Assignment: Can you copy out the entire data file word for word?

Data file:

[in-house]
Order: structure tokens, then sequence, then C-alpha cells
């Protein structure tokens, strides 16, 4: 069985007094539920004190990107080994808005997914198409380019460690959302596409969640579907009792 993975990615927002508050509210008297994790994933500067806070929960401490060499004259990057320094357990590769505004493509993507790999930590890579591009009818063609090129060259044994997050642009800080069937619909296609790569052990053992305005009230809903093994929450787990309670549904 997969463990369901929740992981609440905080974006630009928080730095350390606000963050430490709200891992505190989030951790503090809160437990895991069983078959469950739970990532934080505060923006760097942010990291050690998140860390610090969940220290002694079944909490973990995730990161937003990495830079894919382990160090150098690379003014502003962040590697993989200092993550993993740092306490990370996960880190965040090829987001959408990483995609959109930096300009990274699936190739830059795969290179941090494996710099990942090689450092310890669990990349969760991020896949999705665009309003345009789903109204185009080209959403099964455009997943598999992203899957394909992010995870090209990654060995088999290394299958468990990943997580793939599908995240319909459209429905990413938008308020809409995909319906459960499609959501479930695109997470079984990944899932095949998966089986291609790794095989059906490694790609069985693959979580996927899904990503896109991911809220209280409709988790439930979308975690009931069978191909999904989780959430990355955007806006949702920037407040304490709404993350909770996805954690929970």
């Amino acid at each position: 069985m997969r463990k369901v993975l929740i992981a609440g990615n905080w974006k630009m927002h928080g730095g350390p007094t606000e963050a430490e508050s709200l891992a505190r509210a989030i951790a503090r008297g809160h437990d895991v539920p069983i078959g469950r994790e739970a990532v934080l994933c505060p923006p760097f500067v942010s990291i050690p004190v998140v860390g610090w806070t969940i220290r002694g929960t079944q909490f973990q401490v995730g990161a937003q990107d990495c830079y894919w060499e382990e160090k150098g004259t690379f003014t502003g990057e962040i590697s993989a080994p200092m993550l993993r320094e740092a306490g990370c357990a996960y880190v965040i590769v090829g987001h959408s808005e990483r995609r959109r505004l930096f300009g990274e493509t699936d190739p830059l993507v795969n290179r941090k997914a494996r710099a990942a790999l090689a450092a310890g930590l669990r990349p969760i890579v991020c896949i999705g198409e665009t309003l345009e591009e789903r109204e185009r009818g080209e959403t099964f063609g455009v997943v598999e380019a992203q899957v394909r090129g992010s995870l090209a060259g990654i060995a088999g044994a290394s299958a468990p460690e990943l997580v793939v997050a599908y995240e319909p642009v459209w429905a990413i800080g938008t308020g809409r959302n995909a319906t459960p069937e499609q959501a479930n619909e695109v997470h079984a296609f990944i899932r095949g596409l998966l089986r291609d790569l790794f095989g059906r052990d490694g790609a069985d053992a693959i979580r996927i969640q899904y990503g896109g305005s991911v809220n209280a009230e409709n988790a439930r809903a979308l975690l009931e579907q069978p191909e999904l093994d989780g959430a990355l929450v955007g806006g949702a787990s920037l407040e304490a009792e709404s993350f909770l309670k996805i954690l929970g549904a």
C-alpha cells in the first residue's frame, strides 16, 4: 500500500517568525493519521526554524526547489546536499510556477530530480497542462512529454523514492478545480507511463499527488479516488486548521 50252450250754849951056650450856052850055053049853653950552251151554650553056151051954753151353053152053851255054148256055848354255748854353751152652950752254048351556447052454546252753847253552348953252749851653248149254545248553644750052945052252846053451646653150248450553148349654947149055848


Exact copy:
[in-house]
Order: structure tokens, then sequence, then C-alpha cells
């Protein structure tokens, strides 16, 4: 069985007094539920004190990107080994808005997914198409380019460690959302596409969640579907009792 993975990615927002508050509210008297994790994933500067806070929960401490060499004259990057320094357990590769505004493509993507790999930590890579591009009818063609090129060259044994997050642009800080069937619909296609790569052990053992305005009230809903093994929450787990309670549904 997969463990369901929740992981609440905080974006630009928080730095350390606000963050430490709200891992505190989030951790503090809160437990895991069983078959469950739970990532934080505060923006760097942010990291050690998140860390610090969940220290002694079944909490973990995730990161937003990495830079894919382990160090150098690379003014502003962040590697993989200092993550993993740092306490990370996960880190965040090829987001959408990483995609959109930096300009990274699936190739830059795969290179941090494996710099990942090689450092310890669990990349969760991020896949999705665009309003345009789903109204185009080209959403099964455009997943598999992203899957394909992010995870090209990654060995088999290394299958468990990943997580793939599908995240319909459209429905990413938008308020809409995909319906459960499609959501479930695109997470079984990944899932095949998966089986291609790794095989059906490694790609069985693959979580996927899904990503896109991911809220209280409709988790439930979308975690009931069978191909999904989780959430990355955007806006949702920037407040304490709404993350909770996805954690929970």
């Amino acid at each position: 069985m997969r463990k369901v993975l929740i992981a609440g990615n905080w974006k630009m927002h928080g730095g350390p007094t606000e963050a430490e508050s709200l891992a505190r509210a989030i951790a503090r008297g809160h437990d895991v539920p069983i078959g469950r994790e739970a990532v934080l994933c505060p923006p760097f500067v942010s990291i050690p004190v998140v860390g610090w806070t969940i220290r002694g929960t079944q909490f973990q401490v995730g990161a937003q990107d990495c830079y894919w060499e382990e160090k150098g004259t690379f003014t502003g990057e962040i590697s993989a080994p200092m993550l993993r320094e740092a306490g990370c357990a996960y880190v965040i590769v090829g987001h959408s808005e990483r995609r959109r505004l930096f300009g990274e493509t699936d190739p830059l993507v795969n290179r941090k997914a494996r710099a990942a790999l090689a450092a310890g930590l669990r990349p969760i890579v991020c896949i999705g198409e665009t309003l345009e591009e789903r109204e185009r009818g080209e959403t099964f063609g455009v997943v598999e380019a992203q899957v394909r090129g992010s995870l090209a060259g990654i060995a088999g044994a290394s299958a468990p460690e990943l997580v793939v997050a599908y995240e319909p642009v459209w429905a990413i800080g938008t308020g809409r959302n995909a319906t459960p069937e499609q959501a479930n619909e695109v997470h079984a296609f990944i899932r095949g596409l998966l089986r291609d790569l790794f095989g059906r052990d490694g790609a069985d053992a693959i979580r996927i969640q899904y990503g896109g305005s991911v809220n209280a009230e409709n988790a439930r809903a979308l975690l009931e579907q069978p191909e999904l093994d989780g959430a990355l929450v955007g806006g949702a787990s920037l407040e304490a009792e709404s993350f909770l309670k996805i954690l929970g549904a």
C-alpha cells in the first residue's frame, strides 16, 4: 500500500517568525493519521526554524526547489546536499510556477530530480497542462512529454523514492478545480507511463499527488479516488486548521 50252450250754849951056650450856052850055053049853653950552251151554650553056151051954753151353053152053851255054148256055848354255748854353751152652950752254048351556447052454546252753847253552348953252749851653248149254545248553644750052945052252846053451646653150248450553148349654947149055848